Page 97 - From Ruth Whitehead's Micmac Album
ISSUE : Issue 50
Published by Ronald Caplan on 1989/1/1
and also to find out if the like device is not already employed in aerial war-fare. As the cruel Huns resort to all kinds of schemes in their work of destmction, why can't we do all we can too to defend our- , selves. I am one of your Halifax Mic-Mac Indians, unfortunately too old to shoulder musket to defend my King and Country, but if my idea or invention is of any use, I will gladly offer it to my King and Country free of charge. The Origin of the idea. In reading accounts of aero? plane warfare, it appeared to me that aeroplanes were obliged to fly direct above the enemy, and from that dangerous position or dis? tance, drop their bombs, and I asked myself this question. "Why can't a device be made to lessen all that danger?" Why can't a device be made that can carry bombs alnrost any angle downward from aero? planes, distance according to the height they are. What do you think of that for an old Indian? I have a sample in wooden frame 3 1/2 feet long in workable order requring couple or three yards of light cotton for wings to complete it. The device is collapsible. The weight lever or bomb holder controls every part, as you will notice in the accompany? ing illustration. Keep it away from German spys. My skin is dark, let my name be the same before the public for awhile. Cope to Piers. 7 March 1916. 1918: N. S. Micmac the Best of Snipers The North Svdnev Herald says that Stephen Toney, the Micmac Indi? an, to whom reference was made by the Dailv Echo on his arrival here from overseas, and who, it is stated, is to get the Victoria Cross, was born on the Indian reservation at Nyanza, Victoria County, C.N., and, after the death of his father, moved with his mother to Pictou County.... Admittedly one of the best snipers fighting under the Allies, the Cape Breton Micmac won the M.M., the D.C.M., and finally was awarded the highest honor accorded a soldier, the Victoria Cross.... So deadly was the constant fire of the Hun snipers that it was certain death for any of the Allies entrenched to pop their head above the parapet for even a second. (Stephen) Toney (was positioned) some distance down the line, and upon the solicitation of an officer who knew of the Indian's powers as a sniper, the General sent for him. It was not long after that the keen eye of the Nyanza Micmac discerned a suspicious object in a tree fully one tijousand yards distant, and he told the offi? cers so. The latter immediately trained their powerful field glasses on the tree but assured the Indian there was nobody on it. "Spose you watch," coolly replied Toney, and taking a careful bead pulled the trigger. Instantly dropped the dead body of a sniper, and the aston? ished officers and men were raptured in their applause. On that occasion the General saw seven German snipers bite the dust, and particularly for this did the Nyanza Micmac earn the covet? ed V.C. Shortly after Toney was gassed, and when the doctors thought he was fit for the trenches he was sent back. However, his eyesight became impaired, and he was sent home on furlough, and is at present with his nrother in Pictou County. This brave young Victoria County soldier inherited much of his keen? ness of eyesight and deadly aim from his father, Peter Toney, with whom he oftimes spent the night in the wilds of Victoria County searching deer and other game. This was nearly thirty years ago. His father was at one time employed as farmer with Mr. Joseph McLean, C.E., of Baddeck. And it is recalled that on one occasion he won a race against a horse over a distance of about twelve miles. At that time Peter McPherson (brother of Mrs. J. T. Powers) owned perhaps the fastest horse in Victoria County. During a discussion of the ani? mal's speed and endurace, Peter Toney offered to race the horse from the reservation at Nyanza to Baddeck for a pound of tea. It was accepted, and with a good margin to spare the Indian won out. On another occasion while working on the McLean farm, a sailboat race was held on the Bras d'Or Lakes. The turning buoy was several miles distant from the farm where Mr. McLean and the Indian were obsen/ing the race, but so keen was the vision of the redskin that he could tell Mr. McLean the name of each boat as it turned the buoy. This fact is vouched for by Mr. McLean himself. On another occasion the elder Indian and his good wife boarded the steamer Marion at Whycocomagh, intending to go to Baddeck, a dis? tance of about thirty-four miles. At that time the steamer only made one stop between the two places, and then only a brief one. Just be? fore the boat was ready to leave, the Micmac remembered that he WE'RE PROUD TO SHARE... Scottish and Acadian Festivals Hiking trails, picnic and camping parks Museums and heritage The warmest waters north of the Carolinas! Cottage crafts and works of art The Cape Breton highlands National Park Fresh and salt water fishing Horse racing, canoeing, and other sports Fine accommodations, gift shops Restaurants Wildlife The Sunset Side of Cape Breton Requests for Visitor's Guide, brochures, and general information may be made to: Inverness County Department of Recreation/Tourism P.O. Box 179. Port Hood, N.S. BOE 2W0 (902)787-2274 The Canadian Coast Guard College Training for Marine Safety in Canada Salutes Cape Breton*s Magazine on the Publication of Its 50th Issue Le College de la Garde Cotiere Canadienne centre de formation pour la securite maritime au Canada felicite la Revue du Cap-Breton a Toccasion de la publication de son cinquantieme numero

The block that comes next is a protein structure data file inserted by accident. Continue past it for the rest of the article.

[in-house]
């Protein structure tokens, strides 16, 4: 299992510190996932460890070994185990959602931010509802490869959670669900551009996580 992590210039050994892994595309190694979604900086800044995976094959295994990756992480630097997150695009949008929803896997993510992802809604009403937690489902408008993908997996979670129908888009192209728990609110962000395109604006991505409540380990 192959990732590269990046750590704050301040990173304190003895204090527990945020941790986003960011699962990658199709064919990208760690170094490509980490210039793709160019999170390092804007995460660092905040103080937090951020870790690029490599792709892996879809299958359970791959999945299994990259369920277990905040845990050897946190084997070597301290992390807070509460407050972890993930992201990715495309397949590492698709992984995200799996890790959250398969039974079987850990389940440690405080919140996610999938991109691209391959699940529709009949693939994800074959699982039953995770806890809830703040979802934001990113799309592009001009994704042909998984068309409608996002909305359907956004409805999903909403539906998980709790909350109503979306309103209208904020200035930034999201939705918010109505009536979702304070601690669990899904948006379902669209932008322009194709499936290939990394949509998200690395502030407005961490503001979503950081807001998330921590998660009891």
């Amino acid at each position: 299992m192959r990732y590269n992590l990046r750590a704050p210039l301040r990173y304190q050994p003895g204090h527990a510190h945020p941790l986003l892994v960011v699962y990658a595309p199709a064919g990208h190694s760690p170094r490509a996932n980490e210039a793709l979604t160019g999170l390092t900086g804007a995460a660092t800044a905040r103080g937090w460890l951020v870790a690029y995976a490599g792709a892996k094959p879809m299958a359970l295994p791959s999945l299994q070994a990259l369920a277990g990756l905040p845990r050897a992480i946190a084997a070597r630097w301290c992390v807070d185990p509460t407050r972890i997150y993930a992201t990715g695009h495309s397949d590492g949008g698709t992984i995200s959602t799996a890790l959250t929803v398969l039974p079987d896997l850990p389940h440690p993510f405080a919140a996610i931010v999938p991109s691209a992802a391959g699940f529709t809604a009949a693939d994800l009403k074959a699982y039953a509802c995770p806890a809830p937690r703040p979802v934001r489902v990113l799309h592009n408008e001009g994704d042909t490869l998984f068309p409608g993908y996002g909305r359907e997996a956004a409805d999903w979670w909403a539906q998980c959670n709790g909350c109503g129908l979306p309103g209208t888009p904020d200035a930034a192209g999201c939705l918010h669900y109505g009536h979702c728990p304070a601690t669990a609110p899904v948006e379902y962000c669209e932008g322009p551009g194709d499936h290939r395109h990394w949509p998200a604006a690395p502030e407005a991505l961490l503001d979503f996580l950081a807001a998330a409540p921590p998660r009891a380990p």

Cape Breton's Magazine